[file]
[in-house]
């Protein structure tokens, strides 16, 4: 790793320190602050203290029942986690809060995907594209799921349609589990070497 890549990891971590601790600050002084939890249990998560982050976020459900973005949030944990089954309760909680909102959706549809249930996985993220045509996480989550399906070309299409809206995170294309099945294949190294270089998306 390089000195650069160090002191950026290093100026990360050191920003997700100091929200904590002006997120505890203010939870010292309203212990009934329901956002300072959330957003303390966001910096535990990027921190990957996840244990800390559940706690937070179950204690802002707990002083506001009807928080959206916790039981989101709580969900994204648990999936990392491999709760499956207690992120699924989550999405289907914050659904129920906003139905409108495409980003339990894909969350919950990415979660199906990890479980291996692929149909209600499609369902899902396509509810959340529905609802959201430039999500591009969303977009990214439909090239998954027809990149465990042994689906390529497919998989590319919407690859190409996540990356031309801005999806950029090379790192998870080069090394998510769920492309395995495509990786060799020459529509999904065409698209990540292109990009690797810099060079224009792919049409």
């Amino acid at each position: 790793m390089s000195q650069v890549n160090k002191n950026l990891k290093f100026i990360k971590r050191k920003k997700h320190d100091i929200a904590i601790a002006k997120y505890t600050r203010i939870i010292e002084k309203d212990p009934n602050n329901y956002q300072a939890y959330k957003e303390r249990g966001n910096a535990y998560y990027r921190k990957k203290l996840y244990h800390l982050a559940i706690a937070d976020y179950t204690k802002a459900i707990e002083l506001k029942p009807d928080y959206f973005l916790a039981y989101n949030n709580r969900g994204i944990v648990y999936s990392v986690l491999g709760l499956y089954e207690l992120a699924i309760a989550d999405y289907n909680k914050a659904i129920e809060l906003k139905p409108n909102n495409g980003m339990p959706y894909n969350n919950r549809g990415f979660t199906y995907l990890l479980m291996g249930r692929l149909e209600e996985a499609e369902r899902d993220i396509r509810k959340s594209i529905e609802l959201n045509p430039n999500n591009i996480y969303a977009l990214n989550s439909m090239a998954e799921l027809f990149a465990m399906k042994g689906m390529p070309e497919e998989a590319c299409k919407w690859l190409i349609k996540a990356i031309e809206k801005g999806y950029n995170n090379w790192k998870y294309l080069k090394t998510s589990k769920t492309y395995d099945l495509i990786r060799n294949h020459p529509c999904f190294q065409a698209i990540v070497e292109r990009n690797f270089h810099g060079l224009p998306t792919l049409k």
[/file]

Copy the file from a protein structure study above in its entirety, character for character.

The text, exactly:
[in-house]
């Protein structure tokens, strides 16, 4: 790793320190602050203290029942986690809060995907594209799921349609589990070497 890549990891971590601790600050002084939890249990998560982050976020459900973005949030944990089954309760909680909102959706549809249930996985993220045509996480989550399906070309299409809206995170294309099945294949190294270089998306 390089000195650069160090002191950026290093100026990360050191920003997700100091929200904590002006997120505890203010939870010292309203212990009934329901956002300072959330957003303390966001910096535990990027921190990957996840244990800390559940706690937070179950204690802002707990002083506001009807928080959206916790039981989101709580969900994204648990999936990392491999709760499956207690992120699924989550999405289907914050659904129920906003139905409108495409980003339990894909969350919950990415979660199906990890479980291996692929149909209600499609369902899902396509509810959340529905609802959201430039999500591009969303977009990214439909090239998954027809990149465990042994689906390529497919998989590319919407690859190409996540990356031309801005999806950029090379790192998870080069090394998510769920492309395995495509990786060799020459529509999904065409698209990540292109990009690797810099060079224009792919049409």
């Amino acid at each position: 790793m390089s000195q650069v890549n160090k002191n950026l990891k290093f100026i990360k971590r050191k920003k997700h320190d100091i929200a904590i601790a002006k997120y505890t600050r203010i939870i010292e002084k309203d212990p009934n602050n329901y956002q300072a939890y959330k957003e303390r249990g966001n910096a535990y998560y990027r921190k990957k203290l996840y244990h800390l982050a559940i706690a937070d976020y179950t204690k802002a459900i707990e002083l506001k029942p009807d928080y959206f973005l916790a039981y989101n949030n709580r969900g994204i944990v648990y999936s990392v986690l491999g709760l499956y089954e207690l992120a699924i309760a989550d999405y289907n909680k914050a659904i129920e809060l906003k139905p409108n909102n495409g980003m339990p959706y894909n969350n919950r549809g990415f979660t199906y995907l990890l479980m291996g249930r692929l149909e209600e996985a499609e369902r899902d993220i396509r509810k959340s594209i529905e609802l959201n045509p430039n999500n591009i996480y969303a977009l990214n989550s439909m090239a998954e799921l027809f990149a465990m399906k042994g689906m390529p070309e497919e998989a590319c299409k919407w690859l190409i349609k996540a990356i031309e809206k801005g999806y950029n995170n090379w790192k998870y294309l080069k090394t998510s589990k769920t492309y395995d099945l495509i990786r060799n294949h020459p529509c999904f190294q065409a698209i990540v070497e292109r990009n690797f270089h810099g060079l224009p998306t792919l049409k």